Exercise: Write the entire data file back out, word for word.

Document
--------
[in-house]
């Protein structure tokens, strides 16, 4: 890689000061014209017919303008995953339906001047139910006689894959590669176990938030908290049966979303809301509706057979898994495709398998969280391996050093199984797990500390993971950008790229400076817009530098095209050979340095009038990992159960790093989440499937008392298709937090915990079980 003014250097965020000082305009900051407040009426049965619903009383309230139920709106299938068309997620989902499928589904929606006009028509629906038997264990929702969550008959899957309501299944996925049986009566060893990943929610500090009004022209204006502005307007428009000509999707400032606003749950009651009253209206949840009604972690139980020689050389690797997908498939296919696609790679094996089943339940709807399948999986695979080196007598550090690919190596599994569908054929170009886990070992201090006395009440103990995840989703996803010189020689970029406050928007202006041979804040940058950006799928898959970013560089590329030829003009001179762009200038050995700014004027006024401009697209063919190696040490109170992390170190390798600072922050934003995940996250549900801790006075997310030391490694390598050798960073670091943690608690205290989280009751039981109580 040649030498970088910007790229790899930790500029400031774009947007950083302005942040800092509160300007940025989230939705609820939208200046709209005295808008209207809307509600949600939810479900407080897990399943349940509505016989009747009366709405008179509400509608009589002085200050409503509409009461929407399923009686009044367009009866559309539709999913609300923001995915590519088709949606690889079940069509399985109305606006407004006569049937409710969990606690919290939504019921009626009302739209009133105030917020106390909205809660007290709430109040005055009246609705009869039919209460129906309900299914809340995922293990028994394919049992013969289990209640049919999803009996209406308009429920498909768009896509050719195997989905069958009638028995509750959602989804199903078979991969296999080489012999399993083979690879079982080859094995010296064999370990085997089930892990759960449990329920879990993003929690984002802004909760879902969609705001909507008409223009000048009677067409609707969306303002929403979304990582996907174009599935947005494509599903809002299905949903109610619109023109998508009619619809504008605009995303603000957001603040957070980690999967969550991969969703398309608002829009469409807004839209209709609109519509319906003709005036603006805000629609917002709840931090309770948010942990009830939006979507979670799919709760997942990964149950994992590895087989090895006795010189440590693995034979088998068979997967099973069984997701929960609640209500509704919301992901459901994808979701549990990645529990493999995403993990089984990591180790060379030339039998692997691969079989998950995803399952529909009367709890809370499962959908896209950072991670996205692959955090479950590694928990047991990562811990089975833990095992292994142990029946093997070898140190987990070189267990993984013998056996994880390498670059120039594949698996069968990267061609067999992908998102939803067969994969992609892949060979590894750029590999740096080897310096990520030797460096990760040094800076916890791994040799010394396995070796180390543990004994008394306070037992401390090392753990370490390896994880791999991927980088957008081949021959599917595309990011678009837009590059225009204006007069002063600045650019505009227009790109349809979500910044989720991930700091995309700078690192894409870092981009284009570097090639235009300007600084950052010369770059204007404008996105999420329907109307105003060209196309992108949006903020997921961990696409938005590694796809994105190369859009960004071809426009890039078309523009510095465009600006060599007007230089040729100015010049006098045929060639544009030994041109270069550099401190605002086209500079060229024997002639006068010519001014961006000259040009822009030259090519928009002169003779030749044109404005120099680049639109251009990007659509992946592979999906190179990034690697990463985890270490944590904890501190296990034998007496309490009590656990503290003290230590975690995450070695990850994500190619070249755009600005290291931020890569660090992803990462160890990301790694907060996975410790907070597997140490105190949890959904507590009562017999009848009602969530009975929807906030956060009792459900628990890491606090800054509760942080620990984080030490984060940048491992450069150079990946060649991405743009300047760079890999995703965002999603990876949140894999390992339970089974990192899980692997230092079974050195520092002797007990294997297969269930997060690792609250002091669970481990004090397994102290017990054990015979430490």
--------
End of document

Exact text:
[in-house]
């Protein structure tokens, strides 16, 4: 890689000061014209017919303008995953339906001047139910006689894959590669176990938030908290049966979303809301509706057979898994495709398998969280391996050093199984797990500390993971950008790229400076817009530098095209050979340095009038990992159960790093989440499937008392298709937090915990079980 003014250097965020000082305009900051407040009426049965619903009383309230139920709106299938068309997620989902499928589904929606006009028509629906038997264990929702969550008959899957309501299944996925049986009566060893990943929610500090009004022209204006502005307007428009000509999707400032606003749950009651009253209206949840009604972690139980020689050389690797997908498939296919696609790679094996089943339940709807399948999986695979080196007598550090690919190596599994569908054929170009886990070992201090006395009440103990995840989703996803010189020689970029406050928007202006041979804040940058950006799928898959970013560089590329030829003009001179762009200038050995700014004027006024401009697209063919190696040490109170992390170190390798600072922050934003995940996250549900801790006075997310030391490694390598050798960073670091943690608690205290989280009751039981109580 040649030498970088910007790229790899930790500029400031774009947007950083302005942040800092509160300007940025989230939705609820939208200046709209005295808008209207809307509600949600939810479900407080897990399943349940509505016989009747009366709405008179509400509608009589002085200050409503509409009461929407399923009686009044367009009866559309539709999913609300923001995915590519088709949606690889079940069509399985109305606006407004006569049937409710969990606690919290939504019921009626009302739209009133105030917020106390909205809660007290709430109040005055009246609705009869039919209460129906309900299914809340995922293990028994394919049992013969289990209640049919999803009996209406308009429920498909768009896509050719195997989905069958009638028995509750959602989804199903078979991969296999080489012999399993083979690879079982080859094995010296064999370990085997089930892990759960449990329920879990993003929690984002802004909760879902969609705001909507008409223009000048009677067409609707969306303002929403979304990582996907174009599935947005494509599903809002299905949903109610619109023109998508009619619809504008605009995303603000957001603040957070980690999967969550991969969703398309608002829009469409807004839209209709609109519509319906003709005036603006805000629609917002709840931090309770948010942990009830939006979507979670799919709760997942990964149950994992590895087989090895006795010189440590693995034979088998068979997967099973069984997701929960609640209500509704919301992901459901994808979701549990990645529990493999995403993990089984990591180790060379030339039998692997691969079989998950995803399952529909009367709890809370499962959908896209950072991670996205692959955090479950590694928990047991990562811990089975833990095992292994142990029946093997070898140190987990070189267990993984013998056996994880390498670059120039594949698996069968990267061609067999992908998102939803067969994969992609892949060979590894750029590999740096080897310096990520030797460096990760040094800076916890791994040799010394396995070796180390543990004994008394306070037992401390090392753990370490390896994880791999991927980088957008081949021959599917595309990011678009837009590059225009204006007069002063600045650019505009227009790109349809979500910044989720991930700091995309700078690192894409870092981009284009570097090639235009300007600084950052010369770059204007404008996105999420329907109307105003060209196309992108949006903020997921961990696409938005590694796809994105190369859009960004071809426009890039078309523009510095465009600006060599007007230089040729100015010049006098045929060639544009030994041109270069550099401190605002086209500079060229024997002639006068010519001014961006000259040009822009030259090519928009002169003779030749044109404005120099680049639109251009990007659509992946592979999906190179990034690697990463985890270490944590904890501190296990034998007496309490009590656990503290003290230590975690995450070695990850994500190619070249755009600005290291931020890569660090992803990462160890990301790694907060996975410790907070597997140490105190949890959904507590009562017999009848009602969530009975929807906030956060009792459900628990890491606090800054509760942080620990984080030490984060940048491992450069150079990946060649991405743009300047760079890999995703965002999603990876949140894999390992339970089974990192899980692997230092079974050195520092002797007990294997297969269930997060690792609250002091669970481990004090397994102290017990054990015979430490």